Keeping connected with IT when disaster arrives

By Dave DeWitte

Business continuity planning can go a long way during a disaster, as UFG discovered during the September 2016 flood evacuation of its downtown Cedar Rapids headquarters.

One of the most common responses from employees asked about improving the company’s disaster response was to use a different type of tape to label computer monitors for relocation, as it had left some marks when removed.

“If we’re down to things like that, we’re in pretty good shape,” UFG Chairman and CEO Randy Ramlo remarked during the CBJ’s recent Economic Forecast Luncheon.

The secret was having a strong business continuity plan (BCP), which made it possible for the insurer to operate continuously throughout the five days employees were evacuated from their offices in the 100 block of Second Avenue SE.

UFG was actually finalizing requirements on a mutual assistance agreement for IT resources with Cedar Rapids Bank & Trust (CRBT) just before flood crest predictions were issued for the Cedar River the week of Sept. 19.

“We had planned to conduct a connectivity test once the written plan was completed,” UFG Corporate Communications Manager Colleen Scholer said, quoting a post-disaster review. “The test ended up being a live disaster recovery event based on executing our UFG disaster recovery plan and our requirements developed for the CRBT agreement.”

As a publically traded insurance company, UFG requires its IT department to process large amounts of data every day regarding billings, claims and other vital processes.

“Nightly production ran on time each night with online backup each morning by 5:30 a.m.,” Ms. Scholer said. “CRBT provided incredible cooperation and hospitality.”

Keeping the power on in most of UFG’s offices was a big part of the continuity plan. After the flood of 2008, the company began a multi-stage process of moving its electrical switch gear out of basement and first-floor spaces that were vulnerable to flooding. By simply flipping a switch, power could be cut off only to the building’s vulnerable lower levels.

Personal computers from UFG’s offices in the SCI Building and the 1st and 1st Building were moved to upper floors of the company’s building at 118 Second Ave. SE so they could be accessed remotely using Microsoft’s Remote Desktop Protocol (RDP).

“The Information Systems tech team did a great job moving PCs to our 118 building for RDP, failing over production servers to the Involta data center in Marion, setting up essential services at CRBT, and being at CRBT the entire week of the outage to get staff members up and running early Monday and troubleshooting any issues as the week progressed,” Ms. Scholer said.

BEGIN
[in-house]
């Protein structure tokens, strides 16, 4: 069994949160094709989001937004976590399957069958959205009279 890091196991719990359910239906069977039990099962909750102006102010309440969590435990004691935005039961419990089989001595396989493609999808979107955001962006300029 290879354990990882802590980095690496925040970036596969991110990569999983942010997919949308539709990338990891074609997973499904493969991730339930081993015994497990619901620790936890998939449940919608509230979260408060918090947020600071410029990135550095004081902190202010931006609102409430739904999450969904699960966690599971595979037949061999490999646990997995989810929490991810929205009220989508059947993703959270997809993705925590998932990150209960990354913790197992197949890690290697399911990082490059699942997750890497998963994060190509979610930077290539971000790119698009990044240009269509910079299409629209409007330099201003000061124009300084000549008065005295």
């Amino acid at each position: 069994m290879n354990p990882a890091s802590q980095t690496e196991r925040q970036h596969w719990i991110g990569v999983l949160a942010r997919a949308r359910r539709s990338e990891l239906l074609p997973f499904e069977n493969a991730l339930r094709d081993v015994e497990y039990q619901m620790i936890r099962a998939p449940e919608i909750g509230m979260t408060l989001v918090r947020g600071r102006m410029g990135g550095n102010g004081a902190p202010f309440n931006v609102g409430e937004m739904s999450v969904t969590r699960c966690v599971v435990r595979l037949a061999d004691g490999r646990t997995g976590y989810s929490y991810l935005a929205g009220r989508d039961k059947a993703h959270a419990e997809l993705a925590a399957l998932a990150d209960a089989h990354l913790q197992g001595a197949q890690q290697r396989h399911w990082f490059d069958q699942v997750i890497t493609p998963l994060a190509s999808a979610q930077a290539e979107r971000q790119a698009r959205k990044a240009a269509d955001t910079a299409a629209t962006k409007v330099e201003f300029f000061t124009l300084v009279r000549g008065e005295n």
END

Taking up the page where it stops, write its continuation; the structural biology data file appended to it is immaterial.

The original plan had been for UFG to use CRBT’s digital subscriber line (DSL) service for internet access, but CRBT provided added bandwidth by sharing resources on its internal production network, Ms. Scholer said, making work go a lot smoother for UFG’s staff.

“Our employees were productive starting Monday morning, the first day out of the office, and no service issues were reported in daily senior management team conference calls the entire week,” Ms. Scholer added. “In fact, a check of completed tasks by our underwriting support staff in the Midwest region on day four had a higher count than the prior week after four days.”

The number of users on UFG’s internal Citrix network increased from 250 to more than 600 during the week of the flood. UFG moved two extra Citrix servers to Involta, its data hosting provider, to spread the load of additional users. IT resources were replaced in their former locations over the weekend of Oct. 1, and employees went back to their offices on Oct. 3.

Lessons learned

The value of a robust BCP was also illustrated by the uninterrupted operations of Informatics, the web services agency at 215 Second Ave. SE, Suite 300, in downtown Cedar Rapids.

Informatics was likely the only business to operate continuously from its downtown location during the flood of 2008, thanks to generator power, but it has made a number of updates to its BCP since then.

“We live and die by our ability to serve our clients,” Vice President and COO John Osako said. “Our local clients are very cognizant of the potential for flooding. They need their applications to operate no matter what they’re going through.”

Mr. Osako said the biggest change since the 2008 flood evacuation has been the relocation of its IT resources to offsite data hosting facilities, where they can be accessed via high-speed internet connections. The firm company also added new software to its catalog of IT resources, some of which is deemed critical for maintaining access during a disaster.

Preparing Informatics’ critical IT resources for evacuation last September took only about two hours, Mr. Osako said, and setting them back up in a different location took about the same amount of time. The work was completed on Sept. 25 after the evacuation was ordered by city officials, allowing the company’s 20 employees to work from home on Sept. 26 as city officials closed the downtown area and kept watch over temporary flood barriers that held back the river.

Members of the Informatics team stayed in touch while working from home using Slack, a desktop app for instant messaging and audio conferencing, and Zoom, a web conferencing service, Mr. Osako said, helping to maintain productivity.

The amount of effort and knowledge that goes into preparing a BCP varies widely depending on the company, he noted. While many firms have the IT expertise to prepare and implement a BCP in-house, he said others would be better off retaining a specialist in IT continuity and security.

Planning in advance is the important thing.

“The worst time to figure this out is in the middle of a disaster, because there’s so much going on,” Mr. Osako said.